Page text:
Oxidative properties of a nonheme Ni(II)(O-2) complex: Reactivity patterns for C-H activation, aromatic hydroxylation and heteroatom oxidation

Manchester Interdisciplinary Biocenter and School of Chemical Engineering and Analytical Science, University of Manchester, 131 Princess Street, Manchester M1 7DN, UK.
Chemical Communications (Impact Factor: 6.72). 09/2011; 47(38):10674-6. DOI: 10.1039/c1cc13993b
Source: PubMed

ABSTRACT Density functional theory calculations on the reactivity of a Ni(II)-superoxo complex in C-H bond activation, aromatic hydroxylation and heteroatom oxidation reactions have been explored; the Ni(II)-superoxo complex is able to react with substrates with weak C-H bonds and PPh(3).

  • [Show abstract] [Hide abstract]
    ABSTRACT: Iron–oxygen species, such as iron(IV)-oxo, iron(III)-superoxo, iron(III)-peroxo, and iron(III)-hydroperoxo complexes, are key intermediates often detected in the catalytic cycles of dioxygen activation by heme and nonheme iron enzymes. Our understanding of the chemistry of these key intermediates has improved greatly by studies of the structural and spectroscopic properties and reactivities of their synthetic analogues. One class of biomimetic coordination complexes that has proven to be particularly versatile in studying dioxygen activation by metal complexes is comprised of FeIVO and FeIIIO2(H) complexes of the macrocyclic tetramethylcyclam ligand (TMC, 1,4,8,11-tetramethyl-1,4,8,11-tetraazacyclotetradecane). Several recent advances have been made in the synthesis and isolation of new iron–oxygen complexes of this ligand, their structural and spectroscopic characterization, and elucidation of their reactivities in various oxidation reactions. In this review, we summarize the chemistry of the first structurally characterized mononuclear nonheme iron(IV)-oxo complex, in which the FeIVO group was stabilized by the TMC ligand. Complexes with different axial ligands, [FeIV(O)(TMC)(X)]n+, and complexes of other cyclam ligands are discussed as well. Very recently, significant progress has also been reported in the area of other iron–oxygen intermediates, such as iron(III)-superoxo, iron(III)-peroxo, and iron(III)-hydroperoxo complexes bearing the TMC ligand. The present results demonstrate how synthetic and mechanistic developments in biomimetic research can advance our understanding of dioxygen activation occurring in mononuclear nonheme iron enzymes.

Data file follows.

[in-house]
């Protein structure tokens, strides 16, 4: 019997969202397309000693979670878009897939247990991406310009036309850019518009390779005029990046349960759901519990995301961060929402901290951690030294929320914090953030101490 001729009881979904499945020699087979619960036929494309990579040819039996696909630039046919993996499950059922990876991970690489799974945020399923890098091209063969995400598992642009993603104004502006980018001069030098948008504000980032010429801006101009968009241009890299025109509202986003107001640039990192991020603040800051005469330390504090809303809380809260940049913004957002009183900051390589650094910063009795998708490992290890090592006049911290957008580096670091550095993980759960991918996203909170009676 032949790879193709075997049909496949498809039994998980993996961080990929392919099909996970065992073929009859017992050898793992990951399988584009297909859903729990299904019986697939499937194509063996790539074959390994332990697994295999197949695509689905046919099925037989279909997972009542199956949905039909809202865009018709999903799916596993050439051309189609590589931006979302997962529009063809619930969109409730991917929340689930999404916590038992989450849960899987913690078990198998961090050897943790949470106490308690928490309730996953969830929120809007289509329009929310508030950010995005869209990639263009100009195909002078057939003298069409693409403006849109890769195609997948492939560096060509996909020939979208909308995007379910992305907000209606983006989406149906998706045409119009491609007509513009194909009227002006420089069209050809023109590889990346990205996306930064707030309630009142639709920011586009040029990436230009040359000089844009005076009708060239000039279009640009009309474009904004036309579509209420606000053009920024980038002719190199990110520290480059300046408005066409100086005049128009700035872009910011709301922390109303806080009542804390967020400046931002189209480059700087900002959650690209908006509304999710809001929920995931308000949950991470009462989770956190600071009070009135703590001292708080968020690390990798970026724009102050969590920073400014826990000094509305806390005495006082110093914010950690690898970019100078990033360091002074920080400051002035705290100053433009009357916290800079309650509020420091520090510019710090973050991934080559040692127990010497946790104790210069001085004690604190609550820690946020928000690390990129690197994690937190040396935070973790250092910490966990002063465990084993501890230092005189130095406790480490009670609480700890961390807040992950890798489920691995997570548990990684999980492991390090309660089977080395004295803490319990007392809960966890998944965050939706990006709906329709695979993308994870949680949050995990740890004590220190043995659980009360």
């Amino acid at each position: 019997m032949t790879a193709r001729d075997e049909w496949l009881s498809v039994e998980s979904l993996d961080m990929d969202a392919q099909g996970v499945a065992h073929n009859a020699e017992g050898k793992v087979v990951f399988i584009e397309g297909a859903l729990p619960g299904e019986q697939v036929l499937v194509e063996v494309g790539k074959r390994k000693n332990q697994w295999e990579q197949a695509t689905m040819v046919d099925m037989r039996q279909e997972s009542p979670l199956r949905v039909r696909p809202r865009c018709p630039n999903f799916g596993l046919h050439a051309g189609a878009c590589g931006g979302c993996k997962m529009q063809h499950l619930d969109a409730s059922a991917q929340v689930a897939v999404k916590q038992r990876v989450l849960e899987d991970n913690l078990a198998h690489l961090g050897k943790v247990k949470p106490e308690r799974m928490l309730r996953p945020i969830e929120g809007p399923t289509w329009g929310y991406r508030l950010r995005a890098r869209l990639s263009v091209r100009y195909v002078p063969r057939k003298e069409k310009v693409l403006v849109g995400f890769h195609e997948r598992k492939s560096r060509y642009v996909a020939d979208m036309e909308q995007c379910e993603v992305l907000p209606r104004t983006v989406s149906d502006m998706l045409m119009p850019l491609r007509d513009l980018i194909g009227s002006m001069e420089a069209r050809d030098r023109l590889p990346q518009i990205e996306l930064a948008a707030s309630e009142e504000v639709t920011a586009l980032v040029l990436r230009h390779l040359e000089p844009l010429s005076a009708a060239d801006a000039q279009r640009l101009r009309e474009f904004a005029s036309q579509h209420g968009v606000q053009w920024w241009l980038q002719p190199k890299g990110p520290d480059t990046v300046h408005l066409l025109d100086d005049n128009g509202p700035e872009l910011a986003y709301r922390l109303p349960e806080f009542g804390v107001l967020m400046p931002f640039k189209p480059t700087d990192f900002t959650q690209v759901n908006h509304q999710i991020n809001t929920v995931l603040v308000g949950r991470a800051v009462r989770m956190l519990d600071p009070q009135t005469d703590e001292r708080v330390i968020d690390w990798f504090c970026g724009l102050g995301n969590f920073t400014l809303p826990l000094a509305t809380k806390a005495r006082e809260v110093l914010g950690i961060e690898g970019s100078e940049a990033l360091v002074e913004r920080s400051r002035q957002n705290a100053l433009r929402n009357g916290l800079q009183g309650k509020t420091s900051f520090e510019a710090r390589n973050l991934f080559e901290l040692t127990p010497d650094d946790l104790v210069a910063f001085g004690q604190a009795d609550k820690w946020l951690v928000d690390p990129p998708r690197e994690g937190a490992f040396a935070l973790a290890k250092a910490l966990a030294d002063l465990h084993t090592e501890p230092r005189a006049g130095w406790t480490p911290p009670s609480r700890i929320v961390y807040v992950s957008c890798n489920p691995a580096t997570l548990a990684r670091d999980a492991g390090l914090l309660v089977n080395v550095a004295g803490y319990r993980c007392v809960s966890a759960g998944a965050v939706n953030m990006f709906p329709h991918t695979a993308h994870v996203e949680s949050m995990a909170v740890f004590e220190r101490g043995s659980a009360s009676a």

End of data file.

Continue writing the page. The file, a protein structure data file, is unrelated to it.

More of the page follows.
Coordination Chemistry Reviews 01/2013; 257(2):381–393. DOI:10.1016/j.ccr.2012.06.002 · 12.10 Impact Factor
  • [Show abstract] [Hide abstract]
    ABSTRACT: The impact of the macrocyclic ligand on the electronic structure of two LNiO(2) biomimetic adducts, [Ni(12-TMC)O(2) ](+) (12-TMC = 1,4,7,10-tetramethyl-1,4,7,10-tetraazacyclododecane) and [Ni(14-TMC)O(2) ](+) (14-TMC = 1,4,8,11-tetramethyl-1,4,8,11-tetraazacyclotetradecane), has been inspected by means of difference-dedicated configuration interaction calculations and a valence bond reading of the wavefunction. The system containing the 12-membered macrocyclic ligand has been experimentally described as a side-on nickel(III)-peroxo complex, whereas the 14-membered one has been characterized as an end-on nickel(II)-superoxide. Our results put in evidence the relationship between the steric effect of the macrocyclic ligand, the O(2) coordination mode and the charge transfer extent between the Ni center and the O(2) molecule. The 12-membered macrocyclic ligand favors a side-on coordination, a most efficient overlap between Ni 3d and O(2) π* orbitals and, consequently, a larger charge transfer from LNi fragment to O(2) molecule. The analysis of the ground-state electronic structure shows an enhancement of the peroxide nature of the NiO(2) interaction for [Ni(12-TMC)O(2) ](+) , although a dominant superoxide character is found for both systems. © 2012 Wiley Periodicals, Inc.
    Journal of Computational Chemistry 01/2012; 33(16). DOI:10.1002/jcc.22965 · 3.60 Impact Factor
  • [Show abstract] [Hide abstract]
    ABSTRACT: Iron(IV)-oxo intermediates are involved in oxidations catalyzed by heme and nonheme iron enzymes, including the cytochromes P450. At the distal site of the heme in P450 Compound I (Fe(IV) -oxo bound to porphyrin radical), the oxo group is involved in several hydrogen-bonding interactions with the protein, but their role in catalysis is currently unknown. In this work, we investigate the effects of hydrogen bonding on the reactivity of high-valent metal-oxo moiety in a nonheme iron biomimetic model complex with trigonal bipyramidal symmetry that has three hydrogen-bond donors directed toward a metal(IV)-oxo group. We show these interactions lower the oxidative power of the oxidant in reactions with dehydroanthracene and cyclohexadiene dramatically as they decrease the strength of the OH bond (BDE(OH) ) in the resulting metal(III)-hydroxo complex. Furthermore, the distal hydrogen-bonding effects cause stereochemical repulsions with the approaching substrate and force a sideways attack rather than a more favorable attack from the top. The calculations, therefore, give important new insights into distal hydrogen bonding, and show that in biomimetic, and, by extension, enzymatic systems, the hydrogen bond may be important for proton-relay mechanisms involved in the formation of the metal-oxo intermediates, but the enzyme pays the price for this by reduced hydrogen atom abstraction ability of the intermediate. Indeed, in nonheme iron enzymes, where no proton relay takes place, there generally is no donating hydrogen bond to the iron(IV)-oxo moiety.
    Chemistry - A European Journal 01/2013; 19(12). DOI:10.1002/chem.201202811 · 5.70 Impact Factor